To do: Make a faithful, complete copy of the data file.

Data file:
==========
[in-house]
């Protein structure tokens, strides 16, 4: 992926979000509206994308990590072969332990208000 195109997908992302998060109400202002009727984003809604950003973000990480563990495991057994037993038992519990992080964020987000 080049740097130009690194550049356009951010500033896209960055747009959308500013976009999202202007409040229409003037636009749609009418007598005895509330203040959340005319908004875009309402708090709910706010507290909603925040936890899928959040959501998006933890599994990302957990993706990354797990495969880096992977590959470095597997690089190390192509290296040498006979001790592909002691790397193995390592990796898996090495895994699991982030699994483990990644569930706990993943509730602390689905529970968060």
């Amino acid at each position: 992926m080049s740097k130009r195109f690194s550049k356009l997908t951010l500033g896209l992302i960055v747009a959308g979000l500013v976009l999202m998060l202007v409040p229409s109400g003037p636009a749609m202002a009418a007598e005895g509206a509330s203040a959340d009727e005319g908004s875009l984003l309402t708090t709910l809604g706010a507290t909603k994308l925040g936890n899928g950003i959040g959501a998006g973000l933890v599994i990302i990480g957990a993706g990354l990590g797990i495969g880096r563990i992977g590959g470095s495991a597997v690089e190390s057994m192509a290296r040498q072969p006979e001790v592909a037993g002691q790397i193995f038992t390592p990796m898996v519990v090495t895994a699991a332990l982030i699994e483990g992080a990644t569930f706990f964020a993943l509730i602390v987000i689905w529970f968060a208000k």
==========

[in-house]
């Protein structure tokens, strides 16, 4: 992926979000509206994308990590072969332990208000 195109997908992302998060109400202002009727984003809604950003973000990480563990495991057994037993038992519990992080964020987000 080049740097130009690194550049356009951010500033896209960055747009959308500013976009999202202007409040229409003037636009749609009418007598005895509330203040959340005319908004875009309402708090709910706010507290909603925040936890899928959040959501998006933890599994990302957990993706990354797990495969880096992977590959470095597997690089190390192509290296040498006979001790592909002691790397193995390592990796898996090495895994699991982030699994483990990644569930706990993943509730602390689905529970968060």
């Amino acid at each position: 992926m080049s740097k130009r195109f690194s550049k356009l997908t951010l500033g896209l992302i960055v747009a959308g979000l500013v976009l999202m998060l202007v409040p229409s109400g003037p636009a749609m202002a009418a007598e005895g509206a509330s203040a959340d009727e005319g908004s875009l984003l309402t708090t709910l809604g706010a507290t909603k994308l925040g936890n899928g950003i959040g959501a998006g973000l933890v599994i990302i990480g957990a993706g990354l990590g797990i495969g880096r563990i992977g590959g470095s495991a597997v690089e190390s057994m192509a290296r040498q072969p006979e001790v592909a037993g002691q790397i193995f038992t390592p990796m898996v519990v090495t895994a699991a332990l982030i699994e483990g992080a990644t569930f706990f964020a993943l509730i602390v987000i689905w529970f968060a208000k």